2. How fortunate your kids are to have you as a teacher! Sounds like a wonderful unit!

    Like

  3. I am aware of the editorials, but we don’t get into that with this unit. Any more than I get into the rumors about Lewis Carroll and little girls:)

    Might be appropriate for older kids, but not this age.

    (We do, of course, discuss racism often in many other contexts, just not in this one.)

    Like

  4. In 1900, the same year that Baum published The Wonderful Wizard of Oz, he also published a collection of fantastic short stories called A New Wonderland. He and his publisher were explicitly trying to bring in the audience for children’s nonsense stories that Carroll had created.

    In interviews Baum often spoke of Carroll with respect, though I suspect he wasn’t just respectful of Carroll’s imagination but also of his popularity and sales.

    A few years after A New Wonderland first appeared, Baum sold it to another publisher, which reissued it with the title The Magical Monarch of Mo. That’s how the book is usually referred to today, and I believe the Dover edition is still in print. As the title shows, Baum had ceased trying to make that book a rip-off of Carroll and started trying to market it as a rip-off of himself.

    In The Patchwork Girl of Oz and then more thoroughly The Scarecrow of Oz, Baum tied his Oz books and Mo stories into a single fantastic universe. But Mo is both mo’ magical and mo’ nonsensical than Oz.

    Like

  5. What sort of “apocryphal stories” have Baum’s Aberdeen editorials spawned?

    I think one major irony of those editorials is that they were read by very few people in the 1890s—they appeared in a faltering weekly newspaper in a frontier town. Now, thanks to the internet, they’ve probably been read by a hundred times that number at least.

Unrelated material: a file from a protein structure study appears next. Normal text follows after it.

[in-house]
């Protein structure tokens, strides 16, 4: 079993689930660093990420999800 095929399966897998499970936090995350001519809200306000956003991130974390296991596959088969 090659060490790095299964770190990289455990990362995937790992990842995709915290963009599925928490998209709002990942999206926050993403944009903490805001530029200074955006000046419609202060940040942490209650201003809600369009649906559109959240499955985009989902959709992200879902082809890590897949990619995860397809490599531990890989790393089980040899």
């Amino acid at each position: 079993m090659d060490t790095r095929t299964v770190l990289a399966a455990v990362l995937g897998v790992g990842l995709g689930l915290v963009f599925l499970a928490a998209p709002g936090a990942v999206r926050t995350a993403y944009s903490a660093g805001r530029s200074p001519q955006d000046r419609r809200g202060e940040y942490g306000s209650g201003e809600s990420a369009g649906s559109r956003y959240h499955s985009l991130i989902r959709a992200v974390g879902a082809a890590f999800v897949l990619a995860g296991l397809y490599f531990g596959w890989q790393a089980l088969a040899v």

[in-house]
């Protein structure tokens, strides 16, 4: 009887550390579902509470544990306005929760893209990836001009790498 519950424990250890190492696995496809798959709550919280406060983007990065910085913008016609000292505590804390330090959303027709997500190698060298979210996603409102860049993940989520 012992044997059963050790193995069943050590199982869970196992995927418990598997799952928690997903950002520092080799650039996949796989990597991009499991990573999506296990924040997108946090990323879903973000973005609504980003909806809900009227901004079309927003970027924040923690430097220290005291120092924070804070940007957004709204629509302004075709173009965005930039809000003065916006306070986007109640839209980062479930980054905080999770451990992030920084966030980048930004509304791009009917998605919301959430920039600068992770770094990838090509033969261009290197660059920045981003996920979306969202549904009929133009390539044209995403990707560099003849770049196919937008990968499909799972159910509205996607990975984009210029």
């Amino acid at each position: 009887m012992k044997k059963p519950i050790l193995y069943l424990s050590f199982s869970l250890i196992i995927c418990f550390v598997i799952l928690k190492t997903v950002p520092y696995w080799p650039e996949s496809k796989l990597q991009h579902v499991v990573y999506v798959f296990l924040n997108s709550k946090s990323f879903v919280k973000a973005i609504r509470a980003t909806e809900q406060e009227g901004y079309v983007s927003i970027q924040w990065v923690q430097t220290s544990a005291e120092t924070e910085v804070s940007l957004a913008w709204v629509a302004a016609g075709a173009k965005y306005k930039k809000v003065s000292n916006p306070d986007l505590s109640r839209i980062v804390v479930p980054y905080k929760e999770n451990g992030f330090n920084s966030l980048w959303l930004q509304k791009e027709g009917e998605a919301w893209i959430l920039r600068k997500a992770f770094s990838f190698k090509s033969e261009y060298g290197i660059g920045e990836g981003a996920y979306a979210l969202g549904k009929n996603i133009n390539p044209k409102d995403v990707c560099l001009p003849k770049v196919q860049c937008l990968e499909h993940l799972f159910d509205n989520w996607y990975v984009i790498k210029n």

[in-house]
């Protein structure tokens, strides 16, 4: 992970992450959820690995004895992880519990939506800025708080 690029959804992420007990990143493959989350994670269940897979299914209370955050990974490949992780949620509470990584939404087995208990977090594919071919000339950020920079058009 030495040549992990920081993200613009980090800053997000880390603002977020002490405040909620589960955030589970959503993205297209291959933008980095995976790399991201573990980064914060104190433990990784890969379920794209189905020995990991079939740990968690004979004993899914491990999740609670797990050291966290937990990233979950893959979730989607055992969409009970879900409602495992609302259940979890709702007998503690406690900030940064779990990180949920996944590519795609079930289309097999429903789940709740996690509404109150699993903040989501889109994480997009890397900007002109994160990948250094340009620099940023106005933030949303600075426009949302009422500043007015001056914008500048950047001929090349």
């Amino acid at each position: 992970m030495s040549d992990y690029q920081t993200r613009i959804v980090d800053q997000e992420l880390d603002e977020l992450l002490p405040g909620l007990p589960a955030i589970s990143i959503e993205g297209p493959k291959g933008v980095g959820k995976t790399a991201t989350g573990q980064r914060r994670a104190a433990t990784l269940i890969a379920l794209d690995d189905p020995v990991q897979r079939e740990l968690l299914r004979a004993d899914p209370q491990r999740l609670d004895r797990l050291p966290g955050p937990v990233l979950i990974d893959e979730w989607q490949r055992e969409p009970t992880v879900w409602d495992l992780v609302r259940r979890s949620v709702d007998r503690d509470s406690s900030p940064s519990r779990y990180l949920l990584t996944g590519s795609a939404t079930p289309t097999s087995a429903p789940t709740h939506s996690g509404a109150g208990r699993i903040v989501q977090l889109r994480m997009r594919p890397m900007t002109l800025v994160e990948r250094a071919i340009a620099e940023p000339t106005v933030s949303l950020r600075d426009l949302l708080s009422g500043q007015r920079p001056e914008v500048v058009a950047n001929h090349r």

Like

  6. Pingback: A Library By Any Other Name » Blog Archive » 371.22 Blogging Project: Wizard of Oz 2.0

  7. JD

    One point about the racism idea is that such ideas and standards were common at the time. Not just to Native Americans, but to African Americans, Chinese, you name it. Back then, people didn’t care too much about what was said. I personally see Baum’s articles as a small sample of what else was in the media at the time. When viewed in the context of the media of the late 1800’s, Baum’s editorials seem very small. Perhaps not even that offensive compared to others.

    I recently released a video about L. Frank Baum to YouTube (http://www.youtube.com/watch?v=NfVOgCman9w). It was going to mention these editorials briefly, but I cut it from the audio during editing because I felt that it would need to be dealt with in further detail. On the chance that I would (and I probably won’t) make a video on this topic, I left it out. (Not to mention when a video in honor of Baum’s 150th birthday was posted, a few folks felt that because of this Baum deserved no tribute.)

    All in all, it seems Baum did not let any racial opinions seep into his Oz books: here is a land where people of all kinds mix and mingle, most happy to live and let live. Even the infamous Tottenhots of “The Patchwork Girl of Oz” state simply “you let us alone and we’ll let you alone.”

    All I have to say is that no one should judge Baum simply by these editorials. He said what he was going to say, and perhaps even what he knew the people of Aberdeen would agree with. After researching his life for a long time, I can say he was a man who loved his family and loved to entertain people.

    Like

  8. Pingback: In the Classroom: Teaching Reading « educating alice

  9. Pingback: In the Classroom: Reading Aloud as Community Building « educating alice

Leave a Reply

Fill in your details below or click an icon to log in:

WordPress.com Logo

You are commenting using your WordPress.com account. Log Out /  Change )

Google photo

You are commenting using your Google account. Log Out /  Change )

Twitter picture

You are commenting using your Twitter account. Log Out /  Change )

Facebook photo

You are commenting using your Facebook account. Log Out /  Change )

Connecting to %s

This site uses Akismet to reduce spam. Learn how your comment data is processed.